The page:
Grilled Steakhouse Steak
What does it take to grill a great steak? Careful technique. These steaks are all about the "reverse sear," in which you start the steak over a low fire and then brown it over high to finish. Recipe adapted from Meathead by Craig Goldwyn. Get the recipe for Grilled Steakhouse ». Matt Taylor Gross
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Cooking meat over open fire is ancient and universal, but our modern strain was literally Columbused—it traces to the pit cooking over smoke-producing green wood of the Taíno people noted by the colonizer of Caribbean islands. Enslaved cooks from Africa became the masters of smoke in America. At Feast Portland in September, a tasting event called Smoked! had chefs from the city and all over grilling things over different charcoals in a seeping drizzle.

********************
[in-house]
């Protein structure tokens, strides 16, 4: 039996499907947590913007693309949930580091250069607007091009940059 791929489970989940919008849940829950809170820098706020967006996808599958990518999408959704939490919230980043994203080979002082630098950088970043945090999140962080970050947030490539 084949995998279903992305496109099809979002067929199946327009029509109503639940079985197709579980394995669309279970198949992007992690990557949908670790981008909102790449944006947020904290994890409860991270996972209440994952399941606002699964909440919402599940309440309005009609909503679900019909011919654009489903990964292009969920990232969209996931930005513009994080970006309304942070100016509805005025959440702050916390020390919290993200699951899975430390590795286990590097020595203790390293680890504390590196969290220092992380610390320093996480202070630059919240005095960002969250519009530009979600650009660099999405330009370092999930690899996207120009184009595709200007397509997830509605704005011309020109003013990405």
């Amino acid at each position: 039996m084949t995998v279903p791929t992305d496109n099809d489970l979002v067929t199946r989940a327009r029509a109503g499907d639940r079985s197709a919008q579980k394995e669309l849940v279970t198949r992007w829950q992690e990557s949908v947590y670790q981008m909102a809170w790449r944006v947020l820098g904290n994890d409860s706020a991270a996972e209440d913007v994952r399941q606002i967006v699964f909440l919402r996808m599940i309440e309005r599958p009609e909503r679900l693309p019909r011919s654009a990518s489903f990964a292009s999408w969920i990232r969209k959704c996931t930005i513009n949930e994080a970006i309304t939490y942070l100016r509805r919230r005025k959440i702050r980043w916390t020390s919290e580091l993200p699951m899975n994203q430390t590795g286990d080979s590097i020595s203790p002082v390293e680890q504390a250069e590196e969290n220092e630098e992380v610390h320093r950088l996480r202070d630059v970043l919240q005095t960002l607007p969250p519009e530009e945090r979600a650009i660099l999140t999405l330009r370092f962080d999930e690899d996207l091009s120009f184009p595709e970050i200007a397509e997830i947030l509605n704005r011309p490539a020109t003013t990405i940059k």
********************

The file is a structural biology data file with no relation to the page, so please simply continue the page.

Portland was an apt place. If anyone is responsible for the grill in every American backyard it’s James Beard, who was born here in 1903. He grew up listening to his father’s stories about seeing native Tillamook people cooking salmon in alder-wood cages over live coals, and helped his mother build fires on the beach south of Astoria for roasts of freshly dug clams. Beard wrote four books about outdoor cooking—they became stained, sun-faded manuals for the generation who returned from World War II, bought ranch houses in subdivisions, and built elaborate brick-barbecue centerpieces for their patios.

Smoked! showed off how nuanced grilling has become for this generation. Chefs including Chris Cosentino, Alon Shaya, Hugh Acheson, and Nong Poonsukwattana grilled over coals producing a variety of flavors: delicate or resinous, sweet or acrid. Nothing was more perfect than eating smoky meats in Portland rain.

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